I Love You Man: On Friendships and Bromances

Abraham Lincoln and his good friend Joshua Fry Speed slept in a bed together. This was in Lincoln’s early years as a lawyer in Illinois, when he and Speed “rode the circuit” from courthouse to courthouse, staying in inns and sharing a bed. When the two were apart for a long time they’d write warmly intimate letters to each other. None of this was considered “romantic” in any way–in fact, it looks as though the details of their friendship were rather common for male friendships of the time.

I know of no men who have such a friendship today. The closest I can think of are two male roommates I know that spend a lot of time together. Their relationship is nowhere near as intimate as Lincoln and Speed’s. And yet, it has frequently and comically been referred to as a “bromance”: an almost-romantic male friendship.

This is a strange word. In these guys’ “bromance” there really is nothing terribly romantic. They’re just good friends. And from a broad historical perspective, their friendship is quite tame. So it’s odd to me that it even occurs to us to parallel it to a romance. Why do we do this?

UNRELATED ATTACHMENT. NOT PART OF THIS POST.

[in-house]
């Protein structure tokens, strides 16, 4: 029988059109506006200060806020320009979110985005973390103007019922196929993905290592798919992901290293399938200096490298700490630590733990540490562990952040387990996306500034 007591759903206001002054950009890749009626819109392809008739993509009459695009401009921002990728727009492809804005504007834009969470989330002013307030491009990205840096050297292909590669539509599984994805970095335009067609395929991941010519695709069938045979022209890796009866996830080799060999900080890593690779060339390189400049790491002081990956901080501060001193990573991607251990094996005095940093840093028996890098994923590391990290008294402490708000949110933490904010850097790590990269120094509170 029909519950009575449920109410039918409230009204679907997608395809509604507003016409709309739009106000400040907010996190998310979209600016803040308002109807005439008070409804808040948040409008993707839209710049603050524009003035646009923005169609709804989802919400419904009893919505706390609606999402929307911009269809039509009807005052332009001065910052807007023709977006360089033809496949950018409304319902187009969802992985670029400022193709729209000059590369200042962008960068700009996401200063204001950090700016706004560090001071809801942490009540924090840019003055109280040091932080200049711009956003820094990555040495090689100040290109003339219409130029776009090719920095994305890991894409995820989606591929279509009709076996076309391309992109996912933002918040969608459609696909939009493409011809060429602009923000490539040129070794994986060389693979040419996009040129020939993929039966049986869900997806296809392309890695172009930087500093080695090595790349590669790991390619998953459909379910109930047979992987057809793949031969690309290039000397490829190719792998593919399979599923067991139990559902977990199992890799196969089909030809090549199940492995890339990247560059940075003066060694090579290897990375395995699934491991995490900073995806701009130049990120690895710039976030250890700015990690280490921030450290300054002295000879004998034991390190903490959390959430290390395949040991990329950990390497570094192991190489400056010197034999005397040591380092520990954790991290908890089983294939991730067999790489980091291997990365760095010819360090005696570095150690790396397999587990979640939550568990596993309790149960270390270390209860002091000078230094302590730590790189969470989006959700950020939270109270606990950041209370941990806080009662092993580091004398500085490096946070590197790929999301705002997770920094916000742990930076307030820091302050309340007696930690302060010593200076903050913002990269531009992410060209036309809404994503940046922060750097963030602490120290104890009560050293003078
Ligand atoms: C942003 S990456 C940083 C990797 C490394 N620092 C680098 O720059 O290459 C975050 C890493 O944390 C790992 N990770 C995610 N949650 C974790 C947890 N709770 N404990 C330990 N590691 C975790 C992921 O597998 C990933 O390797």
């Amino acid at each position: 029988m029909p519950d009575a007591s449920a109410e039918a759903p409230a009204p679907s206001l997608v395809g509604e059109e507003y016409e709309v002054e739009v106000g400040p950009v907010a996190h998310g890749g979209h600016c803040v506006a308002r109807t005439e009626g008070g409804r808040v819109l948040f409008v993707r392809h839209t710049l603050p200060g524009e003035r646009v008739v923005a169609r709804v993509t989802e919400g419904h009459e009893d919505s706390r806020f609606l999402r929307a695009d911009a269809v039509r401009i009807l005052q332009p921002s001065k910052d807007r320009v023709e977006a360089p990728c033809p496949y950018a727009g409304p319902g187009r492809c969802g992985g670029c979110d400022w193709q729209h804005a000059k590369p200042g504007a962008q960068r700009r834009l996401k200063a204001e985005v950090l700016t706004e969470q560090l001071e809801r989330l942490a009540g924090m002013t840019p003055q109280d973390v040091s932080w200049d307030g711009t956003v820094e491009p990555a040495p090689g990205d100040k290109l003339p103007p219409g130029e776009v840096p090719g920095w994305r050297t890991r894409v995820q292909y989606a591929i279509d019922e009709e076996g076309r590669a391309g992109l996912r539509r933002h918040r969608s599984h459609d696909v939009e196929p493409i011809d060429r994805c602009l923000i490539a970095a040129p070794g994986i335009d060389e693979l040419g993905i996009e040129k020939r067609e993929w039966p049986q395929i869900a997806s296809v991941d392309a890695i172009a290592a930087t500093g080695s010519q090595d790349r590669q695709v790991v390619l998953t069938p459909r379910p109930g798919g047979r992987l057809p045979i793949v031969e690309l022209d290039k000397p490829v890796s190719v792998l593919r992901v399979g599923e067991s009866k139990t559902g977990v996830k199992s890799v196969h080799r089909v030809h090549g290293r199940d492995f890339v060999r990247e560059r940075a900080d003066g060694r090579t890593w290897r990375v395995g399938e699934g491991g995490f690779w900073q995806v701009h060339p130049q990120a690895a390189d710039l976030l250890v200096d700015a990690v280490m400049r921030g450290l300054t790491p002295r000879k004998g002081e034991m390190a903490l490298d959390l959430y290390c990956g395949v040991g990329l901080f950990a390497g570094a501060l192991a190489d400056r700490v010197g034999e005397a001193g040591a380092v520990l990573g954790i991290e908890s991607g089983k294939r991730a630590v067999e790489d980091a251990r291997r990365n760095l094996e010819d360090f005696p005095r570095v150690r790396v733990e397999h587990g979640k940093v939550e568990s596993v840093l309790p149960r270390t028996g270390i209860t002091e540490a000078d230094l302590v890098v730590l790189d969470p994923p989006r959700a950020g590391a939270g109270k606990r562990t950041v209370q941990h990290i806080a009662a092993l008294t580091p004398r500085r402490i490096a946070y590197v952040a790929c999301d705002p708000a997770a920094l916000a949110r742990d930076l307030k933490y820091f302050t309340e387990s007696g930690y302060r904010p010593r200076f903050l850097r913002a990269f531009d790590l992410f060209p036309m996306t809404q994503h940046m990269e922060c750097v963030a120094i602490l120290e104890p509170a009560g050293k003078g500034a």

I think it’s because we’ve lost some of our concept of male friendship. In that absence, we’ve put “male friendship” and “romantic relationship” oddly close together.

We’ve not done this with our concept of female friendship. In fact, just like Lincoln and Speed, women today still sleep in beds together. They still write each other intimate letters. Sometimes they hold hands in public. But we almost never joke that such women are romantically involved. The thought rarely occurs to anyone. We expect such closeness between women–but not between men.

Our culture has lost something here. Where once men could openly and comfortably confide in each other they now risk doing so on pain of looking like a romantic couple. We’ve swapped “friendships” for “bromances,” and I think we’ve been gypped.

Regardless of whether it looks like Lincoln and Speed’s, a close male friendship is a good thing. This is true because close friendships in general are good things. So it is sad that we can only make sense of one by paralleling it to a romance.

Many people feel that we live in a lonely culture. Maybe this is one of the reasons why.

Source: Doris Kearns Goodwin, “Team of Rivals: The Political Genius of Abraham Lincoln”

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